Kato died of cancer on March 15, 2011.
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An electronic musical instrument is a musical instrument that produces sound using electronic circuitry. Such an instrument sounds by outputting an electrical, electronic or digital audio signal that ultimately is plugged into a power amplifier which drives a loudspeaker, creating the sound heard by the performer and listener.
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A drum machine is an electronic musical instrument that creates percussion sounds, drum beats, and patterns. Drum machines may imitate drum kits or other percussion instruments, or produce unique sounds, such as synthesized electronic tones. Most modern drum machines allow users to program their own rhythms and beats. Drum machines may create sounds using analog synthesis or play prerecorded samples. Some drum machines have buttons or pads that allow the performer to play drum sounds "live", either on top of a programmed drum beat or as a standalone performance. Drum machines have a range of capabilities, which go from playing a short beat pattern in a loop, to being able to program or record complex song arrangements with changes of meter and style.
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A digital piano is a type of electronic keyboard instrument designed to serve primarily as an alternative to the traditional acoustic piano, both in the way it feels to play and in the sound produced. Digital pianos use either synthesized emulation or recorded samples of an acoustic piano, which are then amplified through an internal loudspeaker. They also incorporate weighted keys, which recreate the feel of an acoustic piano. Some digital pianos are designed to also look like an upright or grand piano.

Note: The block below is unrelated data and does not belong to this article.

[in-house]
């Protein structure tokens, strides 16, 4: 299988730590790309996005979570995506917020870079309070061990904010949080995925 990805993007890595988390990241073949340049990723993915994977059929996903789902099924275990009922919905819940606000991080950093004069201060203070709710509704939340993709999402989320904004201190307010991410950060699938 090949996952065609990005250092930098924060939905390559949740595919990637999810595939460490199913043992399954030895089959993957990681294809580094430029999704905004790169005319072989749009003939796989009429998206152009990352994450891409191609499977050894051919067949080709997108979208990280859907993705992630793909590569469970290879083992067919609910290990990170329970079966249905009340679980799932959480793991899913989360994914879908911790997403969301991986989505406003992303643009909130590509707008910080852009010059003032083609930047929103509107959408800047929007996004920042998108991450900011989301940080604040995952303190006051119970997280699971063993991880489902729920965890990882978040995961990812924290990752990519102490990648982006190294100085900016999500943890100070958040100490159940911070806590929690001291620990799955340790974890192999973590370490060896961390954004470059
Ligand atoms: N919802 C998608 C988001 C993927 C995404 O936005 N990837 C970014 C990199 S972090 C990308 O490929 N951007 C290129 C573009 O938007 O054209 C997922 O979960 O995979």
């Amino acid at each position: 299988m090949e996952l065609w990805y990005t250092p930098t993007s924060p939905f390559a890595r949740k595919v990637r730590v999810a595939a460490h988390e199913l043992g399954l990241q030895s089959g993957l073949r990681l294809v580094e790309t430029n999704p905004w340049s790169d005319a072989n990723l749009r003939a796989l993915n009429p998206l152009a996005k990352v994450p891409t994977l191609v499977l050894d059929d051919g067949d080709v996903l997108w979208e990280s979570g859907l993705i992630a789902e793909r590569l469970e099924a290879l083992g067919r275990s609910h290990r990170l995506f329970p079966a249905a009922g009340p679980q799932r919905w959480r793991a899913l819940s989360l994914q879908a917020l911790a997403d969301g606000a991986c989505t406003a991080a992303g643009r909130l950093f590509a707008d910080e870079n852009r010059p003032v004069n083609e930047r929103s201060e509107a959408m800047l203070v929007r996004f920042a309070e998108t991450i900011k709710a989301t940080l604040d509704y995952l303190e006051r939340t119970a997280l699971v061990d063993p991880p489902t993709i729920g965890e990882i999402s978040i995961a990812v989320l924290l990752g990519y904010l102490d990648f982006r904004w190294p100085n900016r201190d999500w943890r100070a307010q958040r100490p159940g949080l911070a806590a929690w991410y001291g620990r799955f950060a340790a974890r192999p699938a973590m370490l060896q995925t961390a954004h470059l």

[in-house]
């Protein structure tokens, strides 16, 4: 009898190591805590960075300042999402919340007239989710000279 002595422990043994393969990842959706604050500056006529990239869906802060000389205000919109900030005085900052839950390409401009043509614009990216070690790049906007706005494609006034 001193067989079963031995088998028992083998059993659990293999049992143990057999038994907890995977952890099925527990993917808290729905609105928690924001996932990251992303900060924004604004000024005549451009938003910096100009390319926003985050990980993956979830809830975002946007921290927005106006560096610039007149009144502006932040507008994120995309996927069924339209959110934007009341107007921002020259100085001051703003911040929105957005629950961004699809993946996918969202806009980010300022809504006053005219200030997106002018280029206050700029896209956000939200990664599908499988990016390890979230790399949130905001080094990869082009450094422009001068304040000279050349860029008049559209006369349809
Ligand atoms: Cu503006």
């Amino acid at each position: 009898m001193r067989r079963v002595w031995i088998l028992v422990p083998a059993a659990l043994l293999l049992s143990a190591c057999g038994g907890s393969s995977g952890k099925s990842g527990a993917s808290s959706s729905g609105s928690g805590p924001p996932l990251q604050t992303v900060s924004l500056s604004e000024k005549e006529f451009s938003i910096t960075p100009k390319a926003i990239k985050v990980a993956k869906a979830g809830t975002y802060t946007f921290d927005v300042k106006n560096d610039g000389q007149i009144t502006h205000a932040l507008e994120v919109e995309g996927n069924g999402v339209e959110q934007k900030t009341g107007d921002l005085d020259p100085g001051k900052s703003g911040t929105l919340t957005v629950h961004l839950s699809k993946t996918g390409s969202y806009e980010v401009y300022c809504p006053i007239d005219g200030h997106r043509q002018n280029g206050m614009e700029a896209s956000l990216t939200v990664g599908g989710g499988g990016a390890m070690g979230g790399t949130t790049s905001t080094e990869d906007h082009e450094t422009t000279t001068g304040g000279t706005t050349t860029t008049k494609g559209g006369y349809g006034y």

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Yamaha Corporation is a Japanese multinational corporation and conglomerate with a very wide range of products and services. It is one of the constituents of Nikkei 225 and is the world's largest piano manufacturing company. The former motorcycle division was established in 1955 as Yamaha Motor Co., Ltd., which started as an affiliated company but later became independent, although Yamaha Corporation is still a major shareholder.
An electronic keyboard, portable keyboard, or digital keyboard is an electronic musical instrument, an electronic or digital derivative of keyboard instruments. Broadly speaking, the term electronic keyboard or just a keyboard can refer to any type of digital or electronic keyboard instrument. These include synthesizers, digital pianos, stage pianos, electronic organs and digital audio workstations. However, an electronic keyboard is more specifically a synthesizer with a built-in low-wattage power amplifier and small loudspeakers.
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The Yamaha MM6 is a compact synthesizer manufactured by the Yamaha Corporation, and was first introduced in January 2007. The MM6 includes fairly high quality samples for the price of the keyboard, however it is still a professional level piece of equipment. The default samples that is provided on board the MM6 are based on the Yamaha Motif series workstation sound sets. This keyboard comes with 418 patches, and 22 drum kits, all based upon those that available with the Motif series workstations.
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The Korg OASYS PCI is a DSP-based PCI-card for PC and Mac released in 1999. It offers many synthesizer engines from sampling and substractive to FM and physical modelling. Because of its high market price and low polyphony production was stopped in 2001. About 2000 cards were produced.
The timeline of music technology provides the major dates in the history of electric music technologies inventions from the 1800s to the early 1900s and electronic and digital music technologies from 1917 and electric music technologies to the 2010s.